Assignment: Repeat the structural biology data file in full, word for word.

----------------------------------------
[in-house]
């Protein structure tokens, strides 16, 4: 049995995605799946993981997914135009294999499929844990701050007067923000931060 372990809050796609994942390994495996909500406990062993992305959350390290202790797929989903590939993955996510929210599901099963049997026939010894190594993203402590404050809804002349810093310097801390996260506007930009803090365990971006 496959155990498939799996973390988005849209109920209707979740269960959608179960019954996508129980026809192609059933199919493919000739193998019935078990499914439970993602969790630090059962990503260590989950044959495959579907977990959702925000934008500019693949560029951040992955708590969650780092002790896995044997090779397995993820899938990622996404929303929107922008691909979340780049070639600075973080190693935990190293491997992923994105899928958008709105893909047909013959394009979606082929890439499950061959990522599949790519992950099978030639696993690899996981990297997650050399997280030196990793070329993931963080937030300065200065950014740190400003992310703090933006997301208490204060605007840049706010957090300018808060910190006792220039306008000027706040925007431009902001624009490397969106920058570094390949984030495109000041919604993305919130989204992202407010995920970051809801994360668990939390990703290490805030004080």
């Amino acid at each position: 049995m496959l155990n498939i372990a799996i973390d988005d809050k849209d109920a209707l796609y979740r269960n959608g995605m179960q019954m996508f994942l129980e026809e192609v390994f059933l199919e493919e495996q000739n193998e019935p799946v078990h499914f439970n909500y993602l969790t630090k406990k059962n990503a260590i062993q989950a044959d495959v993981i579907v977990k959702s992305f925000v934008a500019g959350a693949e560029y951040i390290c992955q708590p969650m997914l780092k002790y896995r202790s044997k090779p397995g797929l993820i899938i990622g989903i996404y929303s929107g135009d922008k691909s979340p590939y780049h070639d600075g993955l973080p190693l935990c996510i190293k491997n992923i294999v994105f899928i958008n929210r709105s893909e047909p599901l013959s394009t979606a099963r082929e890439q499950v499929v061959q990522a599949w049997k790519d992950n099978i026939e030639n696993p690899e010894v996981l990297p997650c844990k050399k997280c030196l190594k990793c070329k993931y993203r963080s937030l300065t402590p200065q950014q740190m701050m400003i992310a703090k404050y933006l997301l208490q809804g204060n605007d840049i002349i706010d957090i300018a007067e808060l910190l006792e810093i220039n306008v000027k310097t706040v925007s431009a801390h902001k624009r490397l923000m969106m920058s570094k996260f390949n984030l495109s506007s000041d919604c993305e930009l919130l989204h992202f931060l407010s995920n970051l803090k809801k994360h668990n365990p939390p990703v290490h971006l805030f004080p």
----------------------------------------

[in-house]
């Protein structure tokens, strides 16, 4: 049995995605799946993981997914135009294999499929844990701050007067923000931060 372990809050796609994942390994495996909500406990062993992305959350390290202790797929989903590939993955996510929210599901099963049997026939010894190594993203402590404050809804002349810093310097801390996260506007930009803090365990971006 496959155990498939799996973390988005849209109920209707979740269960959608179960019954996508129980026809192609059933199919493919000739193998019935078990499914439970993602969790630090059962990503260590989950044959495959579907977990959702925000934008500019693949560029951040992955708590969650780092002790896995044997090779397995993820899938990622996404929303929107922008691909979340780049070639600075973080190693935990190293491997992923994105899928958008709105893909047909013959394009979606082929890439499950061959990522599949790519992950099978030639696993690899996981990297997650050399997280030196990793070329993931963080937030300065200065950014740190400003992310703090933006997301208490204060605007840049706010957090300018808060910190006792220039306008000027706040925007431009902001624009490397969106920058570094390949984030495109000041919604993305919130989204992202407010995920970051809801994360668990939390990703290490805030004080």
């Amino acid at each position: 049995m496959l155990n498939i372990a799996i973390d988005d809050k849209d109920a209707l796609y979740r269960n959608g995605m179960q019954m996508f994942l129980e026809e192609v390994f059933l199919e493919e495996q000739n193998e019935p799946v078990h499914f439970n909500y993602l969790t630090k406990k059962n990503a260590i062993q989950a044959d495959v993981i579907v977990k959702s992305f925000v934008a500019g959350a693949e560029y951040i390290c992955q708590p969650m997914l780092k002790y896995r202790s044997k090779p397995g797929l993820i899938i990622g989903i996404y929303s929107g135009d922008k691909s979340p590939y780049h070639d600075g993955l973080p190693l935990c996510i190293k491997n992923i294999v994105f899928i958008n929210r709105s893909e047909p599901l013959s394009t979606a099963r082929e890439q499950v499929v061959q990522a599949w049997k790519d992950n099978i026939e030639n696993p690899e010894v996981l990297p997650c844990k050399k997280c030196l190594k990793c070329k993931y993203r963080s937030l300065t402590p200065q950014q740190m701050m400003i992310a703090k404050y933006l997301l208490q809804g204060n605007d840049i002349i706010d957090i300018a007067e808060l910190l006792e810093i220039n306008v000027k310097t706040v925007s431009a801390h902001k624009r490397l923000m969106m920058s570094k996260f390949n984030l495109s506007s000041d919604c993305e930009l919130l989204h992202f931060l407010s995920n970051l803090k809801k994360h668990n365990p939390p990703v290490h971006l805030f004080p």